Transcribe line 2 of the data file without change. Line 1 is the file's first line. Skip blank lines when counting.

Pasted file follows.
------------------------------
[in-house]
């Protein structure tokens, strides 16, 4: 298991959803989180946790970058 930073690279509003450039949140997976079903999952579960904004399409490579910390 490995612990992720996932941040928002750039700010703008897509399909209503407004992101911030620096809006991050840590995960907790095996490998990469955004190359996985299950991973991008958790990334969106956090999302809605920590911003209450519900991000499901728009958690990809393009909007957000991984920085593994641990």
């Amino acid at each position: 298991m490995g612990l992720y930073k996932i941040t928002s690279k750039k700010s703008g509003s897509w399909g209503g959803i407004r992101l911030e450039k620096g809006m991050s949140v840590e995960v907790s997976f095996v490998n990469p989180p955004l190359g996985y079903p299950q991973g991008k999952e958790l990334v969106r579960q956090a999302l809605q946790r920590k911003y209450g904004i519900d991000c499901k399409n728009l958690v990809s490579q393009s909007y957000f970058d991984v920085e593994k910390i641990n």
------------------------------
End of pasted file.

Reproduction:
């Protein structure tokens, strides 16, 4: 298991959803989180946790970058 930073690279509003450039949140997976079903999952579960904004399409490579910390 490995612990992720996932941040928002750039700010703008897509399909209503407004992101911030620096809006991050840590995960907790095996490998990469955004190359996985299950991973991008958790990334969106956090999302809605920590911003209450519900991000499901728009958690990809393009909007957000991984920085593994641990």